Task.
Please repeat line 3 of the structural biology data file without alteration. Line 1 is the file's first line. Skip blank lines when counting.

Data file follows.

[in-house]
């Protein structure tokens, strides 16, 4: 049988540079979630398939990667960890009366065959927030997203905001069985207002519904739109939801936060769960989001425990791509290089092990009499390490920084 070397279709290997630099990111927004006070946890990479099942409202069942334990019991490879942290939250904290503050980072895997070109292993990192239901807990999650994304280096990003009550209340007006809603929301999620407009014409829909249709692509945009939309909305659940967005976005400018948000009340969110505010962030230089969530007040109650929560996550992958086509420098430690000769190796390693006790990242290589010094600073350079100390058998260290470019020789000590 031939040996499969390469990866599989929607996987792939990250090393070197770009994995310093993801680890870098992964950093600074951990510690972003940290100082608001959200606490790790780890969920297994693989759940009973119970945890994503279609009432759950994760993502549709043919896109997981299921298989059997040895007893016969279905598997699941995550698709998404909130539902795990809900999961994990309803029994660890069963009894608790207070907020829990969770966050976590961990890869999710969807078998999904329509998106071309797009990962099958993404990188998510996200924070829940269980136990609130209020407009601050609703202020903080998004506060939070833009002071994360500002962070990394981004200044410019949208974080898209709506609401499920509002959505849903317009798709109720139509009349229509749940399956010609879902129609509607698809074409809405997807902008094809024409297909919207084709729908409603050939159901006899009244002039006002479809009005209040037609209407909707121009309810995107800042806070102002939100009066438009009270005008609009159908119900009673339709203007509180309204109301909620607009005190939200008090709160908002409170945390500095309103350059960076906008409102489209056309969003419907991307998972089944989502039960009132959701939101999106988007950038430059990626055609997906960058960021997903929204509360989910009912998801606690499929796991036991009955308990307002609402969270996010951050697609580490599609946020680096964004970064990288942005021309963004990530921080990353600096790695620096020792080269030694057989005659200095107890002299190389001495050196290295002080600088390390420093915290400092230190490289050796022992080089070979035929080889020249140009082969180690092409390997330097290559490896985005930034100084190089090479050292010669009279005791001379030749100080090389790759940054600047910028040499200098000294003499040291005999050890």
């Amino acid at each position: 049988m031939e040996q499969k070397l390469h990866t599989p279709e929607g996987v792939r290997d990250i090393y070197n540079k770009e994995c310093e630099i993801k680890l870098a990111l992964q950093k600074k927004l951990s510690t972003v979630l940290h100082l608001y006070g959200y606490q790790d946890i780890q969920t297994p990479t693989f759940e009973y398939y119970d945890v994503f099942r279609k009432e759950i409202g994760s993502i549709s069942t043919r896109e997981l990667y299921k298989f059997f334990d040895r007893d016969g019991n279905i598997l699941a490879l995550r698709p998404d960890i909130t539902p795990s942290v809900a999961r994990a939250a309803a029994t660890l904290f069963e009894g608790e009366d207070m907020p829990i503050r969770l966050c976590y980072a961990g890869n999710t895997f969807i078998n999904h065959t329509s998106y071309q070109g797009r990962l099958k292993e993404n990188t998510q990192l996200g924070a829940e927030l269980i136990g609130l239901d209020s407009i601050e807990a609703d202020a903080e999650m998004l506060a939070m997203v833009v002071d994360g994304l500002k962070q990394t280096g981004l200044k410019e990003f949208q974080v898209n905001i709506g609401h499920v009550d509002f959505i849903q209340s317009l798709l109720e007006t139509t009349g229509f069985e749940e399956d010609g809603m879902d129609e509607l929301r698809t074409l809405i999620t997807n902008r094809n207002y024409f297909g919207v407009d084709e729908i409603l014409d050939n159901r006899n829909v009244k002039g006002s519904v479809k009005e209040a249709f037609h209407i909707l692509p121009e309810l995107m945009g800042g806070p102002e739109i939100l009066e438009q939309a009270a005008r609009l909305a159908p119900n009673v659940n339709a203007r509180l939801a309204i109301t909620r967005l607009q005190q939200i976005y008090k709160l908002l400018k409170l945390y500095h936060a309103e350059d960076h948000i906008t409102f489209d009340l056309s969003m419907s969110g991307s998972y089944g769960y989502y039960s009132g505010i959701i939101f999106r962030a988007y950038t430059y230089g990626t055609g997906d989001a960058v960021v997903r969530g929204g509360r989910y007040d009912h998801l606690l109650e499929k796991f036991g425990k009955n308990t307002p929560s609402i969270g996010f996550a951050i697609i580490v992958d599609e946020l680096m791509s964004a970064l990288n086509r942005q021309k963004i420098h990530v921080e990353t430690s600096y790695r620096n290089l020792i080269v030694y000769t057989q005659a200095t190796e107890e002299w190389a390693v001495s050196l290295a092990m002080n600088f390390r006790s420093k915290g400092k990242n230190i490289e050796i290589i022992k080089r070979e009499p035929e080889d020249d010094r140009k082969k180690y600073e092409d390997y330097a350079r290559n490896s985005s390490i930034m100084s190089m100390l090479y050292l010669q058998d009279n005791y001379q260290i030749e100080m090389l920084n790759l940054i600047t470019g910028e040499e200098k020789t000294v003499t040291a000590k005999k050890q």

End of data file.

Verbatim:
């Amino acid at each position: 049988m031939e040996q499969k070397l390469h990866t599989p279709e929607g996987v792939r290997d990250i090393y070197n540079k770009e994995c310093e630099i993801k680890l870098a990111l992964q950093k600074k927004l951990s510690t972003v979630l940290h100082l608001y006070g959200y606490q790790d946890i780890q969920t297994p990479t693989f759940e009973y398939y119970d945890v994503f099942r279609k009432e759950i409202g994760s993502i549709s069942t043919r896109e997981l990667y299921k298989f059997f334990d040895r007893d016969g019991n279905i598997l699941a490879l995550r698709p998404d960890i909130t539902p795990s942290v809900a999961r994990a939250a309803a029994t660890l904290f069963e009894g608790e009366d207070m907020p829990i503050r969770l966050c976590y980072a961990g890869n999710t895997f969807i078998n999904h065959t329509s998106y071309q070109g797009r990962l099958k292993e993404n990188t998510q990192l996200g924070a829940e927030l269980i136990g609130l239901d209020s407009i601050e807990a609703d202020a903080e999650m998004l506060a939070m997203v833009v002071d994360g994304l500002k962070q990394t280096g981004l200044k410019e990003f949208q974080v898209n905001i709506g609401h499920v009550d509002f959505i849903q209340s317009l798709l109720e007006t139509t009349g229509f069985e749940e399956d010609g809603m879902d129609e509607l929301r698809t074409l809405i999620t997807n902008r094809n207002y024409f297909g919207v407009d084709e729908i409603l014409d050939n159901r006899n829909v009244k002039g006002s519904v479809k009005e209040a249709f037609h209407i909707l692509p121009e309810l995107m945009g800042g806070p102002e739109i939100l009066e438009q939309a009270a005008r609009l909305a159908p119900n009673v659940n339709a203007r509180l939801a309204i109301t909620r967005l607009q005190q939200i976005y008090k709160l908002l400018k409170l945390y500095h936060a309103e350059d960076h948000i906008t409102f489209d009340l056309s969003m419907s969110g991307s998972y089944g769960y989502y039960s009132g505010i959701i939101f999106r962030a988007y950038t430059y230089g990626t055609g997906d989001a960058v960021v997903r969530g929204g509360r989910y007040d009912h998801l606690l109650e499929k796991f036991g425990k009955n308990t307002p929560s609402i969270g996010f996550a951050i697609i580490v992958d599609e946020l680096m791509s964004a970064l990288n086509r942005q021309k963004i420098h990530v921080e990353t430690s600096y790695r620096n290089l020792i080269v030694y000769t057989q005659a200095t190796e107890e002299w190389a390693v001495s050196l290295a092990m002080n600088f390390r006790s420093k915290g400092k990242n230190i490289e050796i290589i022992k080089r070979e009499p035929e080889d020249d010094r140009k082969k180690y600073e092409d390997y330097a350079r290559n490896s985005s390490i930034m100084s190089m100390l090479y050292l010669q058998d009279n005791y001379q260290i030749e100080m090389l920084n790759l940054i600047t470019g910028e040499e200098k020789t000294v003499t040291a000590k005999k050890q």